According to sources, Wilson was last seen on shift Friday but wasn’t reportedly scheduled to work over the weekend. Some deputies are being told he’s off on a few days vacation while others are hearing he’s on administrative leave. Others have been told that Lt. Rob Gardner is in charge of the jails now.

When asked about the AOCDS letter, Hutchens responded promptly responded but wasn’t very clear.

“I have been very clear from the onset of the jail escape investigation that I am deeply concerned about the length of time it took to recognize that three maximum security inmates were unaccounted for,” Hutchens wrote.

“I have initiated an internal administrative investigation to determine the facts of what occurred, contributing factors to the escape and inmate count procedures. Until the investigation is complete, I am unable to discuss further. Please know that we have taken immediate action to ensure that this situation will not happen again, and that the safety of our community is my highest priority. There have been no personnel changes as of this time.”

That’s standard fare in government circles.

Don’t rush to judge.

Yet more and more that’s morphing into don’t even go back to judge.

Bus Terminal Update

Expect what you inspect.

That’s what I was thinking this weekend when it started to rain and I took my seven year-old son, Maximo, to witness the county’s homeless response to cold weather at the newly opened Santa Ana Transit Terminal at downtown Santa Ana’s civic center.

It took him ten seconds to pierce a hole in the county plan with a good question – given that county supervisors authorized $500,000 for cold weather sheltering this year.

“Where are the heating lamps?” asked the boy immediately as he entered the frigid $3.2 million bus terminal taxpayers just bought last month to help shelter and address the civic center homeless population. “Where are the beds?”


For most of the week, I kept asking executives what were the plans to convince the hundreds of homeless at the civic center that there’s hope at the bus terminal.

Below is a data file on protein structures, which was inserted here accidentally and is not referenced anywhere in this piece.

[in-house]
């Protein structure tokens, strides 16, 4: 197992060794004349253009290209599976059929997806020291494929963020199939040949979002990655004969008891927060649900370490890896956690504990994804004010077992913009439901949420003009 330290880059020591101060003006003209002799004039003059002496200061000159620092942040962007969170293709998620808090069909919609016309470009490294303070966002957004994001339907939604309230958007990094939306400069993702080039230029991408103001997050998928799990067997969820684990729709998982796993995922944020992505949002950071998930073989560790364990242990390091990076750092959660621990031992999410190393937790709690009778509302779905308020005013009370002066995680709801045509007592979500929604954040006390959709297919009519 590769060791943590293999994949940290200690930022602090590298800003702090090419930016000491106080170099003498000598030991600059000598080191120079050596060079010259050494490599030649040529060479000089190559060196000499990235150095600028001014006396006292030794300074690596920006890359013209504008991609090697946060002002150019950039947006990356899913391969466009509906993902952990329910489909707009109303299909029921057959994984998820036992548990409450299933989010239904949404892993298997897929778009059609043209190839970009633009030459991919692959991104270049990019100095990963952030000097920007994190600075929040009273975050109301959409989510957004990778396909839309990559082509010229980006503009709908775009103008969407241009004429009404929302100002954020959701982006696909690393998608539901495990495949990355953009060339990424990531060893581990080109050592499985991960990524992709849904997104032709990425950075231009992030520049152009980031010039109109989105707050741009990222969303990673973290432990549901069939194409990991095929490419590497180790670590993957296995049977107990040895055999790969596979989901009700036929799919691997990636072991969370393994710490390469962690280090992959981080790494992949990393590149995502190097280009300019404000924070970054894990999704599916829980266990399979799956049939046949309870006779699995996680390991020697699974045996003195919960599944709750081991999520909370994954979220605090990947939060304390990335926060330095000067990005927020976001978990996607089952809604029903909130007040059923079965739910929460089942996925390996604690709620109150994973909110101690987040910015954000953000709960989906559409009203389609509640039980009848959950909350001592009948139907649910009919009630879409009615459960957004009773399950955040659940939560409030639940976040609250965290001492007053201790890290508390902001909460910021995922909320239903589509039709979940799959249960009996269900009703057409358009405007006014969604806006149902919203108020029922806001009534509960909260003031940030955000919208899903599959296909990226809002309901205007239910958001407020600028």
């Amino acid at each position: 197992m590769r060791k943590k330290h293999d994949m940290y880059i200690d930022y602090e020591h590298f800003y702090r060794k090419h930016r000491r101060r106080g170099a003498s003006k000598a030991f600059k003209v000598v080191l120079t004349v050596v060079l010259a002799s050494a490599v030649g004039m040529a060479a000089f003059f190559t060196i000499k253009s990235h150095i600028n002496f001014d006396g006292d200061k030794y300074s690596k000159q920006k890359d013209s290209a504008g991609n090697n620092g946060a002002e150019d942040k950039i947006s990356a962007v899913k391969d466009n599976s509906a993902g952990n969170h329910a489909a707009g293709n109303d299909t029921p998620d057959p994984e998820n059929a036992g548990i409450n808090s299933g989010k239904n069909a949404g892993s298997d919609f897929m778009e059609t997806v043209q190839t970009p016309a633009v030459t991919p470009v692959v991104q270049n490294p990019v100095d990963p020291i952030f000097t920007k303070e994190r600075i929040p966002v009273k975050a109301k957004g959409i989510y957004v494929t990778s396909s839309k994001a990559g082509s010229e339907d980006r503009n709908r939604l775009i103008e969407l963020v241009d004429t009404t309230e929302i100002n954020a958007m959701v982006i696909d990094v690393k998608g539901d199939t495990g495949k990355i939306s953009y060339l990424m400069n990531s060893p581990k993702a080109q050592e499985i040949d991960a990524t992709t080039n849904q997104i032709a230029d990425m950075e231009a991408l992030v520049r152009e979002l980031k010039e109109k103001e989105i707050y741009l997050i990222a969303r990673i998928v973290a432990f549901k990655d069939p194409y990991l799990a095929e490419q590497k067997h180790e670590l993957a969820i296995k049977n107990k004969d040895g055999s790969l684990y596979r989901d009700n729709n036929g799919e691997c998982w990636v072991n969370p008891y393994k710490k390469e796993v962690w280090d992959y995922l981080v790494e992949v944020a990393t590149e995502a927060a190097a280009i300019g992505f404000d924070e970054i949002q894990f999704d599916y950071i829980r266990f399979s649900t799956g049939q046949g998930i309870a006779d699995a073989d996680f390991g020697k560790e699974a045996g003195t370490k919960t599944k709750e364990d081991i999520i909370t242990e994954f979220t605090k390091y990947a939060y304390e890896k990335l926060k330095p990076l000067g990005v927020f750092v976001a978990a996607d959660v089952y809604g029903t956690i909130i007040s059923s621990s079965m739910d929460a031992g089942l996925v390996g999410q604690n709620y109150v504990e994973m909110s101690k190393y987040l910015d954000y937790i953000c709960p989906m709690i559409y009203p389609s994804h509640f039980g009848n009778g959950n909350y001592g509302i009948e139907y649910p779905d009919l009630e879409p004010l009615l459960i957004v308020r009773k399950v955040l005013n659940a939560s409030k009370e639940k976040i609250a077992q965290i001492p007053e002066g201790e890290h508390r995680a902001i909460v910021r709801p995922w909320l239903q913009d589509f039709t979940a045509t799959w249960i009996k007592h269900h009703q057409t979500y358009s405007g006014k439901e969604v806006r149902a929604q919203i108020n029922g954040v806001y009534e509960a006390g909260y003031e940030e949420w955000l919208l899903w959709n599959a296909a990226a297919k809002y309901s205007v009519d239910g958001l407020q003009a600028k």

They assured me that OC Community Services head Karen Roper and her executive team were on it, assured me that Mercy House is a contractor with experience.

Our elected officials always have such an enduring faith in government executives.

Yet with all due respect to all these officials, the scene at the bus terminal this weekend wasn’t very welcoming and the area looked totally slapped together.

A few tables with snacks, some thin sleeping mats and a security-wand welcome that was accepted by just a few of the hundreds who were just strewn across the terminal sleeping in a makeshift arrangement.


One worker told me 198 people had come through but even he admitted few were staying.

From what I was told, the wand welcome is the standard approach used at the armories operated by Mercy House but nowhere near what it will take at the civic center to change things, much less convince people to abandon the lawless tent city that has sprung up.


Despite the nice press release by county supervisors – choc full of heartfelt remarks – I wonder, did any venture out there this weekend?

Did any of our six-figure county executives make their way out there to see how the most vulnerable made it through the rain?

The entrance to the bus terminal sure didn’t feel like any did.

Hundreds stayed in makeshift tents throughout the civic center in the weekend rain.

And that’s a total failure.

It took my seven year-old ten seconds to realize that.

How long will it take Orange County’s $6 billion county government to do the same?